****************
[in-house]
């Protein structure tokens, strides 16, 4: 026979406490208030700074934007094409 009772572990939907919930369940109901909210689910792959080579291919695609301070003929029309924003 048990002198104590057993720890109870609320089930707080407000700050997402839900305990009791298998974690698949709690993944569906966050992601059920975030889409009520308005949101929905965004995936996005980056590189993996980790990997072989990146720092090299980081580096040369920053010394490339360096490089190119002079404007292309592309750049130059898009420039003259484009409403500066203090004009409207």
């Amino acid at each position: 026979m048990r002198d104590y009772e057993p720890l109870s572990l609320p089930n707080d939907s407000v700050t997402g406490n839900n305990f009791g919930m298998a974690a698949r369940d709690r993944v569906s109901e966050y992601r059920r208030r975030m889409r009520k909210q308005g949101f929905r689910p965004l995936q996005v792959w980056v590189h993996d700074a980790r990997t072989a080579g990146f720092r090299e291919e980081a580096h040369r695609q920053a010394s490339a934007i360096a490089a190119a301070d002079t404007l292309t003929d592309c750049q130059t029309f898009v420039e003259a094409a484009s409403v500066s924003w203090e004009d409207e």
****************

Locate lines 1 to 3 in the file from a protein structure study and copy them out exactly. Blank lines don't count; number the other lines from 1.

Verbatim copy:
[in-house]
């Protein structure tokens, strides 16, 4: 026979406490208030700074934007094409 009772572990939907919930369940109901909210689910792959080579291919695609301070003929029309924003 048990002198104590057993720890109870609320089930707080407000700050997402839900305990009791298998974690698949709690993944569906966050992601059920975030889409009520308005949101929905965004995936996005980056590189993996980790990997072989990146720092090299980081580096040369920053010394490339360096490089190119002079404007292309592309750049130059898009420039003259484009409403500066203090004009409207």
């Amino acid at each position: 026979m048990r002198d104590y009772e057993p720890l109870s572990l609320p089930n707080d939907s407000v700050t997402g406490n839900n305990f009791g919930m298998a974690a698949r369940d709690r993944v569906s109901e966050y992601r059920r208030r975030m889409r009520k909210q308005g949101f929905r689910p965004l995936q996005v792959w980056v590189h993996d700074a980790r990997t072989a080579g990146f720092r090299e291919e980081a580096h040369r695609q920053a010394s490339a934007i360096a490089a190119a301070d002079t404007l292309t003929d592309c750049q130059t029309f898009v420039e003259a094409a484009s409403v500066s924003w203090e004009d409207e």